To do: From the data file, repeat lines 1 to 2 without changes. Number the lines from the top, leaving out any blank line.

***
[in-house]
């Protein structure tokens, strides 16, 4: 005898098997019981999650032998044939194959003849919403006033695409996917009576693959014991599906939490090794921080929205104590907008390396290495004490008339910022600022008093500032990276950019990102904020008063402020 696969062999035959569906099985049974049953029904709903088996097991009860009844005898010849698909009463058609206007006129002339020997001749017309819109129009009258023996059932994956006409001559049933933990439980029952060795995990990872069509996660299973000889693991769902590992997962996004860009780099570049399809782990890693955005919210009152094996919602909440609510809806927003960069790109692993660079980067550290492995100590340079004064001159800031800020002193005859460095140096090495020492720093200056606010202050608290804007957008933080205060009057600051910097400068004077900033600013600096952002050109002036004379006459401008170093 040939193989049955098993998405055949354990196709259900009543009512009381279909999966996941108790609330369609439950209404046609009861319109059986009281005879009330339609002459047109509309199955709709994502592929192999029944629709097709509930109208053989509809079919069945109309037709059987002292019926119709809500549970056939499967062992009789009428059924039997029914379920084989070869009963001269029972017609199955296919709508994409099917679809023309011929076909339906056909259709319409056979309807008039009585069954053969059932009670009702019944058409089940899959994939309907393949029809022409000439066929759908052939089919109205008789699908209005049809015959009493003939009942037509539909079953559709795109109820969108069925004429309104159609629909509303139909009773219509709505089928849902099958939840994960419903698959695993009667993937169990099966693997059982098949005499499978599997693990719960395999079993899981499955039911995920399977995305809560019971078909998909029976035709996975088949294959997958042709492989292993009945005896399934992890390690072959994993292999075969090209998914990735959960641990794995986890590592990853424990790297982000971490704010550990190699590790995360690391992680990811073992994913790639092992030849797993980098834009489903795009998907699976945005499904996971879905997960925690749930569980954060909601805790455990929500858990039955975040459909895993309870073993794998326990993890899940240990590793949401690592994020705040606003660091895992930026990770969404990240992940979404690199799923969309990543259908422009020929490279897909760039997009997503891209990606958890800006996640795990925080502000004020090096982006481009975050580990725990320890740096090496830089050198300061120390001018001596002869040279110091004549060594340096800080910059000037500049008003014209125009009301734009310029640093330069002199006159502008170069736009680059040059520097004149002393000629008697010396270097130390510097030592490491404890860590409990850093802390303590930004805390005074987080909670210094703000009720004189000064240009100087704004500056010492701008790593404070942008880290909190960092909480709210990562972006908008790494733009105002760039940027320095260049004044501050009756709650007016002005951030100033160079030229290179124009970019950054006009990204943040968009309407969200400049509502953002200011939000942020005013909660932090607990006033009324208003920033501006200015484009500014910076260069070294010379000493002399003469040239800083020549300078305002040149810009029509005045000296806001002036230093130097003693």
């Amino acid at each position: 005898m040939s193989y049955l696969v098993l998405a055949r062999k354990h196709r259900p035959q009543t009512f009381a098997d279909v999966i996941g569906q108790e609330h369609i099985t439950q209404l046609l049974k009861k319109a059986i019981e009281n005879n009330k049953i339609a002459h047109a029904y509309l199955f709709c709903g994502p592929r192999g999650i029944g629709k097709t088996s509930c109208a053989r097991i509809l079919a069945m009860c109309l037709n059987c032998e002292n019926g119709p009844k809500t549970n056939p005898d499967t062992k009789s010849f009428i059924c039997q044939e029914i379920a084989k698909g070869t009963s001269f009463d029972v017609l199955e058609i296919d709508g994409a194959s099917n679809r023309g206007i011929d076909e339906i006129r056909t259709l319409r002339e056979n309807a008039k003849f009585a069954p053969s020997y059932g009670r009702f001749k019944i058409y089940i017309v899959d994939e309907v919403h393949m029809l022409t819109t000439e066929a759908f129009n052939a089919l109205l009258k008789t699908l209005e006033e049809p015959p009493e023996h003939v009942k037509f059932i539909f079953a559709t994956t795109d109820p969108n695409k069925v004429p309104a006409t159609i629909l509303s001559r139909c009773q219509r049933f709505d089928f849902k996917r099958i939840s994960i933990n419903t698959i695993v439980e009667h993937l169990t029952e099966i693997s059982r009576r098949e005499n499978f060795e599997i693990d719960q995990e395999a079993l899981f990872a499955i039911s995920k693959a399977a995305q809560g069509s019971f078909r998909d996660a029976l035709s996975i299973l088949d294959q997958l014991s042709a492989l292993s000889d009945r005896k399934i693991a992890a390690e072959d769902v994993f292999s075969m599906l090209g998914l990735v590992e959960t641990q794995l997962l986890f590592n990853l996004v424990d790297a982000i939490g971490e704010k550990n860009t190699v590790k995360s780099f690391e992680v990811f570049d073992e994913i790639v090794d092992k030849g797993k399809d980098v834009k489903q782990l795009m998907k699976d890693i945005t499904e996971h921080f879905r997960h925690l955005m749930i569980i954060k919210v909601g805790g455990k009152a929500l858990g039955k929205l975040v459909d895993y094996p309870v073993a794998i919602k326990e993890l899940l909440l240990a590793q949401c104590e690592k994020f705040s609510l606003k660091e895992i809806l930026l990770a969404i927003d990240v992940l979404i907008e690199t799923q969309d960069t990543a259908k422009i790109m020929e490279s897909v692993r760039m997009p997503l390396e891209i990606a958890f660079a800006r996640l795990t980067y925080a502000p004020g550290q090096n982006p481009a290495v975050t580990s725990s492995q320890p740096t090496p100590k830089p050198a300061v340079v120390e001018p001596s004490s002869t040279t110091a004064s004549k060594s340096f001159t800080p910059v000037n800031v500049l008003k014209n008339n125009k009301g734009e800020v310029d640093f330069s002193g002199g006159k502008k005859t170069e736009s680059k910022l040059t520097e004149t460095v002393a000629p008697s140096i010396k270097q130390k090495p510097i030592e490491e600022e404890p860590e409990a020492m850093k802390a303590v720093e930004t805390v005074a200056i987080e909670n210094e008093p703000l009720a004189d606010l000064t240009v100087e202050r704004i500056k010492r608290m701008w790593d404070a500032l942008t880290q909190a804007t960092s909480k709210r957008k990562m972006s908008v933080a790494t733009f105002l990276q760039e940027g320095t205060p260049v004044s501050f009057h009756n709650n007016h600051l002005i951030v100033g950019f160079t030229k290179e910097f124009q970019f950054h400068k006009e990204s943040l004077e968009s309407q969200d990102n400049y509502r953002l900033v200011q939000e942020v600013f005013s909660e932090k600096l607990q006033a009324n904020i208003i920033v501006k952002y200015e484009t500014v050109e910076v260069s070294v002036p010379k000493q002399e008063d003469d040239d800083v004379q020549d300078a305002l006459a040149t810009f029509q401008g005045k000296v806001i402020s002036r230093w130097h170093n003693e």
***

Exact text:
[in-house]
């Protein structure tokens, strides 16, 4: 005898098997019981999650032998044939194959003849919403006033695409996917009576693959014991599906939490090794921080929205104590907008390396290495004490008339910022600022008093500032990276950019990102904020008063402020 696969062999035959569906099985049974049953029904709903088996097991009860009844005898010849698909009463058609206007006129002339020997001749017309819109129009009258023996059932994956006409001559049933933990439980029952060795995990990872069509996660299973000889693991769902590992997962996004860009780099570049399809782990890693955005919210009152094996919602909440609510809806927003960069790109692993660079980067550290492995100590340079004064001159800031800020002193005859460095140096090495020492720093200056606010202050608290804007957008933080205060009057600051910097400068004077900033600013600096952002050109002036004379006459401008170093 040939193989049955098993998405055949354990196709259900009543009512009381279909999966996941108790609330369609439950209404046609009861319109059986009281005879009330339609002459047109509309199955709709994502592929192999029944629709097709509930109208053989509809079919069945109309037709059987002292019926119709809500549970056939499967062992009789009428059924039997029914379920084989070869009963001269029972017609199955296919709508994409099917679809023309011929076909339906056909259709319409056979309807008039009585069954053969059932009670009702019944058409089940899959994939309907393949029809022409000439066929759908052939089919109205008789699908209005049809015959009493003939009942037509539909079953559709795109109820969108069925004429309104159609629909509303139909009773219509709505089928849902099958939840994960419903698959695993009667993937169990099966693997059982098949005499499978599997693990719960395999079993899981499955039911995920399977995305809560019971078909998909029976035709996975088949294959997958042709492989292993009945005896399934992890390690072959994993292999075969090209998914990735959960641990794995986890590592990853424990790297982000971490704010550990190699590790995360690391992680990811073992994913790639092992030849797993980098834009489903795009998907699976945005499904996971879905997960925690749930569980954060909601805790455990929500858990039955975040459909895993309870073993794998326990993890899940240990590793949401690592994020705040606003660091895992930026990770969404990240992940979404690199799923969309990543259908422009020929490279897909760039997009997503891209990606958890800006996640795990925080502000004020090096982006481009975050580990725990320890740096090496830089050198300061120390001018001596002869040279110091004549060594340096800080910059000037500049008003014209125009009301734009310029640093330069002199006159502008170069736009680059040059520097004149002393000629008697010396270097130390510097030592490491404890860590409990850093802390303590930004805390005074987080909670210094703000009720004189000064240009100087704004500056010492701008790593404070942008880290909190960092909480709210990562972006908008790494733009105002760039940027320095260049004044501050009756709650007016002005951030100033160079030229290179124009970019950054006009990204943040968009309407969200400049509502953002200011939000942020005013909660932090607990006033009324208003920033501006200015484009500014910076260069070294010379000493002399003469040239800083020549300078305002040149810009029509005045000296806001002036230093130097003693």